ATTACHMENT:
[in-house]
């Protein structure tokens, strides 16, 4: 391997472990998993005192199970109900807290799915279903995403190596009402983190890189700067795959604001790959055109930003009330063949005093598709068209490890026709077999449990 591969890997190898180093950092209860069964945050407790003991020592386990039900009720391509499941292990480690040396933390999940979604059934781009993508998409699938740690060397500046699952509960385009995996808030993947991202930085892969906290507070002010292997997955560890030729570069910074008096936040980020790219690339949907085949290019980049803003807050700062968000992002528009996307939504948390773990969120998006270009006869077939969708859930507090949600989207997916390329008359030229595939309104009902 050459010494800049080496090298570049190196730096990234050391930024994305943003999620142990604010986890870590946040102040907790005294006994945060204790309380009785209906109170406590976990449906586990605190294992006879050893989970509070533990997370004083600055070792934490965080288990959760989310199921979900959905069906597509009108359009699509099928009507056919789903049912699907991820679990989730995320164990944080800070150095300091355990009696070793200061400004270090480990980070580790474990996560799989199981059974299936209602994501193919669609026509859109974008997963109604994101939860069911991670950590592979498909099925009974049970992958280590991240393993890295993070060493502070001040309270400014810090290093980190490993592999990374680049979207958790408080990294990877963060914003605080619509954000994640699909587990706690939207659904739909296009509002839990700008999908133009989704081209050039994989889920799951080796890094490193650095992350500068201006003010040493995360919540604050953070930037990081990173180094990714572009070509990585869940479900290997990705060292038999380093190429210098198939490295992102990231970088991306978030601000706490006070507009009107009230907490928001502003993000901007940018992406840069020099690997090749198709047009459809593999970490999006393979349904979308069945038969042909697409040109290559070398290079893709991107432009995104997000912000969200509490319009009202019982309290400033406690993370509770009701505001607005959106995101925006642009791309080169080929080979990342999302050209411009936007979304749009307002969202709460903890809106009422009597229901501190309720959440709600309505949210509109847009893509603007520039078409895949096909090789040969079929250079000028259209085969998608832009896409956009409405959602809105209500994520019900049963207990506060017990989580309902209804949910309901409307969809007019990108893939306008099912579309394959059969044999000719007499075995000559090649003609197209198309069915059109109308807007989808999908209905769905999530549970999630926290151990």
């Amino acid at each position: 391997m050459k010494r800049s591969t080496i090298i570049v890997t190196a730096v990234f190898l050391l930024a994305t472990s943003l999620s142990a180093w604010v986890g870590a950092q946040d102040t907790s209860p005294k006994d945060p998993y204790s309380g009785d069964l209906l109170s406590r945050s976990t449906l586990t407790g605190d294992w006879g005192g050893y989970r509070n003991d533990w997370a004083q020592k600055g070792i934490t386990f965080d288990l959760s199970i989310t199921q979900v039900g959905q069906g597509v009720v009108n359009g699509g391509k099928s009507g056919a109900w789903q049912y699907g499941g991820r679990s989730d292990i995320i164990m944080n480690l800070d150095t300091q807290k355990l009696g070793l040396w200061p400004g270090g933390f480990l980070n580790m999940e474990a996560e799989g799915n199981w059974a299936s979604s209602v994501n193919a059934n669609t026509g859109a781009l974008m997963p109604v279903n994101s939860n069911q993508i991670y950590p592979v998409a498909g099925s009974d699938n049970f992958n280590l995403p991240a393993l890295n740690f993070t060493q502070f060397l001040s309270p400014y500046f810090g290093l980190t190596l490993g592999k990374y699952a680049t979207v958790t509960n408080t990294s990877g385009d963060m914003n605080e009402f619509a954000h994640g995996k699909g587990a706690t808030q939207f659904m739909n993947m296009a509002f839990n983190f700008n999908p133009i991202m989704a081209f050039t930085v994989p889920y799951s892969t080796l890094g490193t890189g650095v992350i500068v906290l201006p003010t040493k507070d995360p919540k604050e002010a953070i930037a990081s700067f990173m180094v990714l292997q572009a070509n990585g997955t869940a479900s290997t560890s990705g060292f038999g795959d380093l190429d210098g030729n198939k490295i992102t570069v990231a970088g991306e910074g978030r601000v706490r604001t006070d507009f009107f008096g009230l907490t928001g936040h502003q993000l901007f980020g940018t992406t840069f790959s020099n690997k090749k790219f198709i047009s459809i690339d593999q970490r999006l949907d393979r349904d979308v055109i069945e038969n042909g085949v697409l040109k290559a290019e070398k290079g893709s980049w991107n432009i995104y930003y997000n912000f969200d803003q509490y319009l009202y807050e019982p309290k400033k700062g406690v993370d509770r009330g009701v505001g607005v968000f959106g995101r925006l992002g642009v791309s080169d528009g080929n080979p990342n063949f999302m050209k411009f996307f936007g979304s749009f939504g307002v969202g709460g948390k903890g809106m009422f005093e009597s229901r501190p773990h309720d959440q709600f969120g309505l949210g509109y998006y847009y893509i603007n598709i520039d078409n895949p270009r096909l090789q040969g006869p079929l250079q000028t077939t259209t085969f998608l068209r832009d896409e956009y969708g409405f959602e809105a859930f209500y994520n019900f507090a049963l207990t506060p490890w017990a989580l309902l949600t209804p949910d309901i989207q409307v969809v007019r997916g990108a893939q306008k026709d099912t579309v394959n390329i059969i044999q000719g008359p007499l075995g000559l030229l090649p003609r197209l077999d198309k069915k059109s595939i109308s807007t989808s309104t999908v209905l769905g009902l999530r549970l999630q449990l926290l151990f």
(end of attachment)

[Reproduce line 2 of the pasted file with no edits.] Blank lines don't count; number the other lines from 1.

């Protein structure tokens, strides 16, 4: 391997472990998993005192199970109900807290799915279903995403190596009402983190890189700067795959604001790959055109930003009330063949005093598709068209490890026709077999449990 591969890997190898180093950092209860069964945050407790003991020592386990039900009720391509499941292990480690040396933390999940979604059934781009993508998409699938740690060397500046699952509960385009995996808030993947991202930085892969906290507070002010292997997955560890030729570069910074008096936040980020790219690339949907085949290019980049803003807050700062968000992002528009996307939504948390773990969120998006270009006869077939969708859930507090949600989207997916390329008359030229595939309104009902 050459010494800049080496090298570049190196730096990234050391930024994305943003999620142990604010986890870590946040102040907790005294006994945060204790309380009785209906109170406590976990449906586990605190294992006879050893989970509070533990997370004083600055070792934490965080288990959760989310199921979900959905069906597509009108359009699509099928009507056919789903049912699907991820679990989730995320164990944080800070150095300091355990009696070793200061400004270090480990980070580790474990996560799989199981059974299936209602994501193919669609026509859109974008997963109604994101939860069911991670950590592979498909099925009974049970992958280590991240393993890295993070060493502070001040309270400014810090290093980190490993592999990374680049979207958790408080990294990877963060914003605080619509954000994640699909587990706690939207659904739909296009509002839990700008999908133009989704081209050039994989889920799951080796890094490193650095992350500068201006003010040493995360919540604050953070930037990081990173180094990714572009070509990585869940479900290997990705060292038999380093190429210098198939490295992102990231970088991306978030601000706490006070507009009107009230907490928001502003993000901007940018992406840069020099690997090749198709047009459809593999970490999006393979349904979308069945038969042909697409040109290559070398290079893709991107432009995104997000912000969200509490319009009202019982309290400033406690993370509770009701505001607005959106995101925006642009791309080169080929080979990342999302050209411009936007979304749009307002969202709460903890809106009422009597229901501190309720959440709600309505949210509109847009893509603007520039078409895949096909090789040969079929250079000028259209085969998608832009896409956009409405959602809105209500994520019900049963207990506060017990989580309902209804949910309901409307969809007019990108893939306008099912579309394959059969044999000719007499075995000559090649003609197209198309069915059109109308807007989808999908209905769905999530549970999630926290151990």